Multi award-winning Ghanaian sports journalist, Juliet Bawuah, broke new ground in 2019, launching the African Women’s Sport Summit to offer a platform for greater mentorship and training for women to succeed in the sport industry.
The progress Bawuah and her team have made so far since the summit a year ago has been significant and she is hoping it presents a rallying call to all to join the mission.
With her success as a well-travelled journalist who has interviewed some of sports’ biggest names, many are inspired by her incredible career journey to date.
She has attended some of the world’s biggest events including the last three GLO CAF Awards, and a FIFA Media Conference in South Africa in 2010.
Across two respected award schemes, Bawuah sits on panels that decide Africa’s Footballer of the Year every year, one being the Confederation of African Football.
In 2015, she made the final nominee list for the International Sport Media Pearl Awards in Abu Dhabi.
With all her success, the Communications specialist believes she is still a work in progress and her ambition is to see the African woman in sport win big.
Speaking with gsport, Bauwah reflects on her journey and shares thoughts on what needs to be done to improve the state of women’s sport in Africa.
Juliet, thank you for making time for gsport. How are you managing the transition from Covid-19 lockdown to live sport slowly returning?
It’s been a major learning curve in the past few months. We have seen live sport being impacted in ways we never envisaged. It has taught me to be ready at all times and also constantly build on my pool and library. Managing the transition has been quite daunting but through it all, we are slowly immersing ourselves into what is available at any point in time and run with it.
How did the lockdown impact your work and what did you do to overcome challenges faced?
It disrupted every plan we had lined up for the rest of the year. The fact that we had to put all that away and adjust to a new normal meant so many things. At a point, it felt like nothing was ever going to return but we kept pushing. With most gradually making a comeback – and even though we all miss capturing the fan excitement – we are looking at closely maximizing the potential of what we can lay our hands on and make good use of.
Reflecting on your journey, where does your love for sport come from?
“The competitive nature of sports brings out the best in all of us and covering the industry over the years, I have seen the dedication and beauty of toil that goes into winning.” – Multi award-winning sports journalist, Juliet Bawuah.
My love for sport comes from the need to see people excel. The competitive nature of sports brings out the best in all of us and covering the industry over the years, I have seen the dedication and beauty of toil that goes into winning. Those are the things that excite me.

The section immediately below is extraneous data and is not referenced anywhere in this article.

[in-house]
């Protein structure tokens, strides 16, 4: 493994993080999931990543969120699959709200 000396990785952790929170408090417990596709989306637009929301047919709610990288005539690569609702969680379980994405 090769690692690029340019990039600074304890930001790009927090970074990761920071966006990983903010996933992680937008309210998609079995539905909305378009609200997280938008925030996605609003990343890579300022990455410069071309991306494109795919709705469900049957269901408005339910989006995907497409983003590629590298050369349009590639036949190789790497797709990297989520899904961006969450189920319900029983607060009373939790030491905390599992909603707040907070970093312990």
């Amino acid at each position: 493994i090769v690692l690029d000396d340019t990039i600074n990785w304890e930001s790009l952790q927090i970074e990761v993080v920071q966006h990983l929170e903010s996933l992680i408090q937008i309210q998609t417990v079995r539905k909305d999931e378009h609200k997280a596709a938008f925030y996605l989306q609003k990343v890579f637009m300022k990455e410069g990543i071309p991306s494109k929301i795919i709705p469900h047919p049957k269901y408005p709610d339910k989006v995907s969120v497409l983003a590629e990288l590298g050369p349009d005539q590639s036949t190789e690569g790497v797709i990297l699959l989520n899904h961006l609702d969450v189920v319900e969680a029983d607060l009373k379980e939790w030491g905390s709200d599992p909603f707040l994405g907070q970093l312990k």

What has shaped your broadcasting journey and brought you to this point in your career?
It has to be my fetish for seeing things through. I believe there is absolute power in executing things and that has been the attitude I attach to every work big or small.
You have interviewed some of the biggest names in sport and you have achieved fantastic milestones. What truly stands out for you when looking back on your journey?
This is difficult to tell since every story matters. But it definitely has to be all the amazing stories that brought out the beauty of humanity in others. From touching lives through talents in prison to exposing a young boxing talent to the world, it has been beautiful so far.
You broke new ground last year with the launch of the African Women’s Sport Summit which was a great success. How can women in sport get involved and show support for this initiative?
We created the Africa Women’s Sports Summit to offer a platform for greater mentorship and training. The gains we have made so far has been significant and that presents a rallying call to all to come join us on this journey. We seek to do more to ensure that the African woman in sports succeeds at what she does.
What do we need to do to improve the state of women’s sport in Africa?
A lot of support and this must come from all sectors. We must all be active participants.
Which country globally is getting it right when it comes to women’s sport?
It’s hard to tell because what we presently consider to be best practice may be basic elsewhere. But in the last few years we have seen a deliberate effort being made. Things will get better.
How can we encourage women in sport to keep shattering new barriers?
“Women fight all manner of stereotypes and that alone should motivate us to look beyond our limitations and build legacies that last.” – Bawuah speaks on women in sport breaking barriers.
The task is for us to be better than we are currently. Women fight all manner of stereotypes and that alone should motivate us to look beyond our limitations and build legacies that last. History is going to be kind to us one day.
Which women in sport inspire you?
The African woman in sport – both established and upcoming.
What advice do you have for women who are aspiring to work in sports media?
You must have an appetite for big things and go for them. You will need a lot of hard work, too. The dedication must also go hand in hand with prayer.
What is your greatest ambition?
I have not achieved that yet. I am work in progress but what would pass as a significant ambition is to see the African woman in sports win and win big.